MORE MEMORIES

Emery and Carter prove lightning can strike in the same place twice: Witness this scintillating follow-up to their 1991 megabestseller, Memories. Emery (whose prime-time cable-TV show Nashville Now has 60 million viewers) reprises his humble beginnings in broadcasting at WTPR—a dusk-to-dawn 250-watter in Paris, Tennessee (pop. 5000). After broadcasting farm-to-market news at $45 a week, he began programming a Sunday morning country-music show—until his first fan letter informed him that listening to country on Sunday mornings was like eating green beans for breakfast. Switching to a gospel format featuring live services, Emery would race to the first church and set up a microphone, then speed back to the station to introduce the service. Jumping back into the station's jalopy, he'd rush to set up a mike at the next church while the first preacher was having his half hour on the air. The bulk of the narrative here, though, offers not autobiography but more of Emery's fascinating insider's anecdotes about the foibles of country-music stars; their families; the origins of their songs; and the zany behavior they use to drive away the boredom of working 300 one-nighters on the road each year. One bright episode concerns the silver-screen debut of Mel Tillis—a notorious stutterer but one of the first Nashville singers recruited by Hollywood. Facing the cameras for the first time, Tillis characteristically botched his lines with his stutter. When the furious director castigated him for improvising, the humiliated singer retired to his trailer for some liquid consolation. Meanwhile, the cast and crew convinced the director that Tillis's stutter made the line funny, and Tillis was invited back for another take: Intoxicated, he delivered his lines without hesitation—only the next morning did a sober Tillis finally declaim to perfection, stumbling over every word. Captivating, and likely to capture another top rung on bestseller lists. (For a less satisfied glance at Emery's life, see Skeeter Davis's Bus Fare to Kentucky, reviewed above.) (Sixteen pages of b&w photographs—not seen)

Pub Date: Sept. 15, 1993

ISBN: 0-399-13890-0

Page Count: 288

Publisher: Putnam

Review Posted Online: May 20, 2010

Kirkus Reviews Issue: Aug. 15, 1993

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WHAT A WONDERFUL WORLD

A LIFETIME OF RECORDINGS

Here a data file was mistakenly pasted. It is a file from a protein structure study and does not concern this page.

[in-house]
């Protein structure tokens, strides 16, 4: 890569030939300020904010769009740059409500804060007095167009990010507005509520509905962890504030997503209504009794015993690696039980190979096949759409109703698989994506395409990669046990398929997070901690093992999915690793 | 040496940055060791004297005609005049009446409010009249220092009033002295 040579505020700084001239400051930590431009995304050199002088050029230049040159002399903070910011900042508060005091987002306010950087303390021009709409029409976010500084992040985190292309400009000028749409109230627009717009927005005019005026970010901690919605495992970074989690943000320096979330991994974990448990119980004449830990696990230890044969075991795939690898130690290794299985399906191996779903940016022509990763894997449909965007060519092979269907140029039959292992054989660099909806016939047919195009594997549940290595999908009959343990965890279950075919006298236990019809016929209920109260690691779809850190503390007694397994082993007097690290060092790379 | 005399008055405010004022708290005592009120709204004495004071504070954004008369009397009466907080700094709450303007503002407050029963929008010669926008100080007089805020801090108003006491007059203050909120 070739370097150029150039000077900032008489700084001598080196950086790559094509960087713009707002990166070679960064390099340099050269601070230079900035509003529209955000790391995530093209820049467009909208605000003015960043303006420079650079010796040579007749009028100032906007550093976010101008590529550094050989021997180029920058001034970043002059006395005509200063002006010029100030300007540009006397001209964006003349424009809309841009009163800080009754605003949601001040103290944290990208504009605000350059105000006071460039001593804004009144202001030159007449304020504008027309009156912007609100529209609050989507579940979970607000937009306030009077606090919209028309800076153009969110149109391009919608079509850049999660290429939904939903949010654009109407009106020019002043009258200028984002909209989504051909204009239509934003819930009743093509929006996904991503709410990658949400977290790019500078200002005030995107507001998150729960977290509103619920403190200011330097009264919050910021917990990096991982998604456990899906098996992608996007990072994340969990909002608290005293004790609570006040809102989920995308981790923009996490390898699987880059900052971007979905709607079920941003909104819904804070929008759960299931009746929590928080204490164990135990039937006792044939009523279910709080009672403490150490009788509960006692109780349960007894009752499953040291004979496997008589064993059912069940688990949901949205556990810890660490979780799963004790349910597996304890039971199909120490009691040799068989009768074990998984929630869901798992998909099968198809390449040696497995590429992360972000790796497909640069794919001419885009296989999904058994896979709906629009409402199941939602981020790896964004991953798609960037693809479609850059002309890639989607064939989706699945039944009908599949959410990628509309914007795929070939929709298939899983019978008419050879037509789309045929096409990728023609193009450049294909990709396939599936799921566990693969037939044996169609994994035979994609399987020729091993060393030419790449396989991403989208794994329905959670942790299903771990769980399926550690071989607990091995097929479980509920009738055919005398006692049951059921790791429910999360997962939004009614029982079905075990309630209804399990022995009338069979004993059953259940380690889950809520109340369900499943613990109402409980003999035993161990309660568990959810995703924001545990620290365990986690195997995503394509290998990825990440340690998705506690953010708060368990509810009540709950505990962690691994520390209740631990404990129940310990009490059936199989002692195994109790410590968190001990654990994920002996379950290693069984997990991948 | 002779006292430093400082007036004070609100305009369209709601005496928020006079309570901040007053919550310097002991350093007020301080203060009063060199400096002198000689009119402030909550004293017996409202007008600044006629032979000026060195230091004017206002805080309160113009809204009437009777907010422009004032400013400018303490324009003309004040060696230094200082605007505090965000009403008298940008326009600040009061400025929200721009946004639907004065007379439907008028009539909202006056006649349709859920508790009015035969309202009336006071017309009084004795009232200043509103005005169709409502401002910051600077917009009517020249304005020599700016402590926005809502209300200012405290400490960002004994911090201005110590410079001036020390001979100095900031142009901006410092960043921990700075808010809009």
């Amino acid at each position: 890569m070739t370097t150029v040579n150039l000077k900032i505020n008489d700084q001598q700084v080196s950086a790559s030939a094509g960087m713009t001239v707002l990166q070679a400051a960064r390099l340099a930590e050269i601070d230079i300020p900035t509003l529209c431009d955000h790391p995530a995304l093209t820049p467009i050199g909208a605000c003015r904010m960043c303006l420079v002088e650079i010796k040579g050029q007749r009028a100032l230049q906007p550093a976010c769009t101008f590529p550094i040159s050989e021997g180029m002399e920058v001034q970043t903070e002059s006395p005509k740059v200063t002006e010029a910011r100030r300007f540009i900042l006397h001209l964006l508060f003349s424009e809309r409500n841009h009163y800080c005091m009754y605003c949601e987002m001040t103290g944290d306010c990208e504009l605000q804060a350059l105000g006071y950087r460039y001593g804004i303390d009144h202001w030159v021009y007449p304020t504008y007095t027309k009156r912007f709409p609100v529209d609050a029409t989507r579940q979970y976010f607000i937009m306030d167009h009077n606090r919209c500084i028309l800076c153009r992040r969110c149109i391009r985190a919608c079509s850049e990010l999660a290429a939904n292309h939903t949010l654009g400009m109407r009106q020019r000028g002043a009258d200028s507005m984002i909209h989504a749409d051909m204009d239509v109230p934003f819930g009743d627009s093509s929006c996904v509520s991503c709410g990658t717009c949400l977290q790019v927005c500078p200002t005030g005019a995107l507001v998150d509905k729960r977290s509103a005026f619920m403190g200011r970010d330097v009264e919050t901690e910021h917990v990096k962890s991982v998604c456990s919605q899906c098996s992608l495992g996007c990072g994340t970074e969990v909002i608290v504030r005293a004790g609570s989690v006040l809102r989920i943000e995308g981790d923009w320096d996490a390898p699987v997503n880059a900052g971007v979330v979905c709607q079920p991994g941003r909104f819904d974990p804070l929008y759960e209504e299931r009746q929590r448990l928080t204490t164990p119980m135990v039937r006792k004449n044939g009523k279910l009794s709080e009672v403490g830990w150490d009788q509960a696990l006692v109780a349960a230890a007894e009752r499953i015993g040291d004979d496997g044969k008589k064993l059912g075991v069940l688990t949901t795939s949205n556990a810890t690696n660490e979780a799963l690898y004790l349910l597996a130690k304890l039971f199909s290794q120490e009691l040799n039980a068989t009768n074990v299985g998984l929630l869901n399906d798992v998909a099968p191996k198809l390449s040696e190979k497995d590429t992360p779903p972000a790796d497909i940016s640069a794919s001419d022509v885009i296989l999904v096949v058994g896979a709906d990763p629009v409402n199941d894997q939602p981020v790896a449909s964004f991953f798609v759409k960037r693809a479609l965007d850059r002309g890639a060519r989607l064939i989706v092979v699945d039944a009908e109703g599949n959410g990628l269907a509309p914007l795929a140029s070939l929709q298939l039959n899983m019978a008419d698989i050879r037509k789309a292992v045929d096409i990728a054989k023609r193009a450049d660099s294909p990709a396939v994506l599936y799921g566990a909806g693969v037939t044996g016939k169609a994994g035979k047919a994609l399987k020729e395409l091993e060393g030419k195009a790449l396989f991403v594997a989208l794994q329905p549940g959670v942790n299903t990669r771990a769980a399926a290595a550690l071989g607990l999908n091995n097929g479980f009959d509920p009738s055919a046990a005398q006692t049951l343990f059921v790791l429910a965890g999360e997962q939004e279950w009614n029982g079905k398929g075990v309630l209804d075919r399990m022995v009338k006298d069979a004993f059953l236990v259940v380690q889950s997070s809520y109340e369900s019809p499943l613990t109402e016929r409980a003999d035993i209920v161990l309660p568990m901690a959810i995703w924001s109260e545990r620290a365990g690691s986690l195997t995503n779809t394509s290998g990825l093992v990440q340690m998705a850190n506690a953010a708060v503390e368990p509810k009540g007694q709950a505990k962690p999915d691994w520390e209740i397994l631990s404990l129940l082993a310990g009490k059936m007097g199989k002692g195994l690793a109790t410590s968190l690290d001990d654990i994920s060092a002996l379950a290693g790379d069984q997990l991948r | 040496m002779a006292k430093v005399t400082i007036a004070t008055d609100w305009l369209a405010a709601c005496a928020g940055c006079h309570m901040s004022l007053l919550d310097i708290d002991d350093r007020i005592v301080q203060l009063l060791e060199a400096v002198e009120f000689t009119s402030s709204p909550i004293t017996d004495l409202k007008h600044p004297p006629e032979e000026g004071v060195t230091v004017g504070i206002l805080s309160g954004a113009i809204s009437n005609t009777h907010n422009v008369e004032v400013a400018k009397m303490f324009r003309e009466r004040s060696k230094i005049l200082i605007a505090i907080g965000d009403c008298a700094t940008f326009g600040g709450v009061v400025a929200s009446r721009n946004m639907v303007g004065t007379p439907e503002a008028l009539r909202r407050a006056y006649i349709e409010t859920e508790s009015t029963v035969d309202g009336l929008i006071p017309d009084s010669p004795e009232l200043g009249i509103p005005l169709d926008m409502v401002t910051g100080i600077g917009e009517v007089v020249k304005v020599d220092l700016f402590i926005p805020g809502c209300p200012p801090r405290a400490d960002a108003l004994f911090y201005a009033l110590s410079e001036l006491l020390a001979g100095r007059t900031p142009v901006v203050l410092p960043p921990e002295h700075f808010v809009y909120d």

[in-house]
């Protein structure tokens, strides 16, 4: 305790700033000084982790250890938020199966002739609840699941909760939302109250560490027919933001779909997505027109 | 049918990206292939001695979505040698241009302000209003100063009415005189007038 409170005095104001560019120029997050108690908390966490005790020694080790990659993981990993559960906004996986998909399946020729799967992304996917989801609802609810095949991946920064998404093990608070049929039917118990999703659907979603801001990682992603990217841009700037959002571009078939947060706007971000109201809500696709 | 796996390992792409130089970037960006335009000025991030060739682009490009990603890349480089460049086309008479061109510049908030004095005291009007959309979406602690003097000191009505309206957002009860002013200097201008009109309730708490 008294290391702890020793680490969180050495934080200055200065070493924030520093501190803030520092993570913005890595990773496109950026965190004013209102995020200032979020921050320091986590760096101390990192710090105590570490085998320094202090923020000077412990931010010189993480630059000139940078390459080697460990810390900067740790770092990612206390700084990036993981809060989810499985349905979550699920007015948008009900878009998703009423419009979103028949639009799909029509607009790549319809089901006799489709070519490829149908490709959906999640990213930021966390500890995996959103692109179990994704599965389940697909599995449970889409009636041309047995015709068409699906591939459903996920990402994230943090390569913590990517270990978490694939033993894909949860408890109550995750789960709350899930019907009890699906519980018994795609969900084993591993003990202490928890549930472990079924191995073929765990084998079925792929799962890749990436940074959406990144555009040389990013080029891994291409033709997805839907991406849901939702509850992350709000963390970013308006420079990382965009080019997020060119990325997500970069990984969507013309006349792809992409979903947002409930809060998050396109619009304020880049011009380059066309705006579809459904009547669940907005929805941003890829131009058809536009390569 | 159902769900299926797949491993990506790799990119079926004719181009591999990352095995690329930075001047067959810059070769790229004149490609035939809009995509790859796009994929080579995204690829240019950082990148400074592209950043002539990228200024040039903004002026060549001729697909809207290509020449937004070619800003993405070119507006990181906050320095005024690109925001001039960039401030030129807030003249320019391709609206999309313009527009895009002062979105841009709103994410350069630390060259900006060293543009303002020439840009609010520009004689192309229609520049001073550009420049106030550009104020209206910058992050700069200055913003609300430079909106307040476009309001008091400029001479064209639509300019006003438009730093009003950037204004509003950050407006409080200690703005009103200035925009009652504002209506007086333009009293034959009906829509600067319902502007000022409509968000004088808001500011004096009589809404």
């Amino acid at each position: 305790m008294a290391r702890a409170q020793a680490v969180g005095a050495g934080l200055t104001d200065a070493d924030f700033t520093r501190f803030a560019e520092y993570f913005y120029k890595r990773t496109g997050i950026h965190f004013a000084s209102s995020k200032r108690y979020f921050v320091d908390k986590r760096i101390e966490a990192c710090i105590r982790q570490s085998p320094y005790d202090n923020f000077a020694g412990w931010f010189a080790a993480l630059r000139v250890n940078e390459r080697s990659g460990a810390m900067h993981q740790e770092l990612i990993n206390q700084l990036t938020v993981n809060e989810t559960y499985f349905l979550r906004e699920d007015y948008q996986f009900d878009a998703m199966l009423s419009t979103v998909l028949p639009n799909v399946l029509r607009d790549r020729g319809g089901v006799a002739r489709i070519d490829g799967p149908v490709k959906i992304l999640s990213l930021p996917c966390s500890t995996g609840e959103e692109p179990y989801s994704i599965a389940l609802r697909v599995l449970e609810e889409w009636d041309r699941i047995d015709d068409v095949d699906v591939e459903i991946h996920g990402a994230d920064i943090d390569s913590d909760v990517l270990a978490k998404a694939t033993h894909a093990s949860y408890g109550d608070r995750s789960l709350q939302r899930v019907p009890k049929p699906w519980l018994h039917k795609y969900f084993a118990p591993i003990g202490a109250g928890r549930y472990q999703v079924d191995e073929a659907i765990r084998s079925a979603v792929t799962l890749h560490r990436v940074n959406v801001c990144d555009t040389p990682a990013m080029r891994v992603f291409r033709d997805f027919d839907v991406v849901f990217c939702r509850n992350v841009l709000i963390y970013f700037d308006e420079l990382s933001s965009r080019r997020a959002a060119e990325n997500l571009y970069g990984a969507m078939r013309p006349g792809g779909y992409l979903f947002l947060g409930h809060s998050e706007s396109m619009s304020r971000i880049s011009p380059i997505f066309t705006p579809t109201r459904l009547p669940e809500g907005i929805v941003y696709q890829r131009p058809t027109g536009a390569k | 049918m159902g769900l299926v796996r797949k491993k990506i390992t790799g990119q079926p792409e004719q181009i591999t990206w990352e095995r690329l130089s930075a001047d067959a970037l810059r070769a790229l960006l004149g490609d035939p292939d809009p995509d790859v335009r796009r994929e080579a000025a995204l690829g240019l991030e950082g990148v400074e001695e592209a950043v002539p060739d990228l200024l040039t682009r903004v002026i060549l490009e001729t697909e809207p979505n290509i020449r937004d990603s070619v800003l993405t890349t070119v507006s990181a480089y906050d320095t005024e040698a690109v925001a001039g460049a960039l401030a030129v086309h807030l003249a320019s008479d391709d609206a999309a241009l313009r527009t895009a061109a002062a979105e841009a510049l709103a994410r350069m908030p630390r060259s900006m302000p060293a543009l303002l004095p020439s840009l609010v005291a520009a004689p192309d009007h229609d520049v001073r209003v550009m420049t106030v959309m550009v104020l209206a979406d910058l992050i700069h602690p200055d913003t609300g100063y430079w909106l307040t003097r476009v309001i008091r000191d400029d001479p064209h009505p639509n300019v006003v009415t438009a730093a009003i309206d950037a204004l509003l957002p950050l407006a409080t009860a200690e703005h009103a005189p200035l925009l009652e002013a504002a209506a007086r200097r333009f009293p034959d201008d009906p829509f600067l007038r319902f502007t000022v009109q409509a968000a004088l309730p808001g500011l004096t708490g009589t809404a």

Noted jazz and pop record producer Thiele offers a chatty autobiography. Aided by record-business colleague Golden, Thiele traces his career from his start as a ``pubescent, novice jazz record producer'' in the 1940s through the '50s, when he headed Coral, Dot, and Roulette Records, and the '60s, when he worked for ABC and ran the famous Impulse! jazz label. At Coral, Thiele championed the work of ``hillbilly'' singer Buddy Holly, although the only sessions he produced with Holly were marred by saccharine strings. The producer specialized in more mainstream popsters like the irrepressibly perky Teresa Brewer (who later became his fourth wife) and the bubble-machine muzak-meister Lawrence Welk. At Dot, Thiele was instrumental in recording Jack Kerouac's famous beat- generation ramblings to jazz accompaniment (recordings that Dot's president found ``pornographic''), while also overseeing a steady stream of pop hits. He then moved to the Mafia-controlled Roulette label, where he observed the ``silk-suited, pinky-ringed'' entourage who frequented the label's offices. Incredibly, however, Thiele remembers the famously hard-nosed Morris Levy, who ran the label and was eventually convicted of extortion, as ``one of the kindest, most warm-hearted, and classiest music men I have ever known.'' At ABC/Impulse!, Thiele oversaw the classic recordings of John Coltrane, although he is the first to admit that Coltrane essentially produced his own sessions. Like many producers of the day, Thiele participated in the ownership of publishing rights to some of the songs he recorded; he makes no apology for this practice, which he calls ``entirely appropriate and without any ethical conflicts.'' A pleasant, if not exactly riveting, memoir that will be of most interest to those with a thirst for cocktail-hour stories of the record biz. (25 halftones, not seen)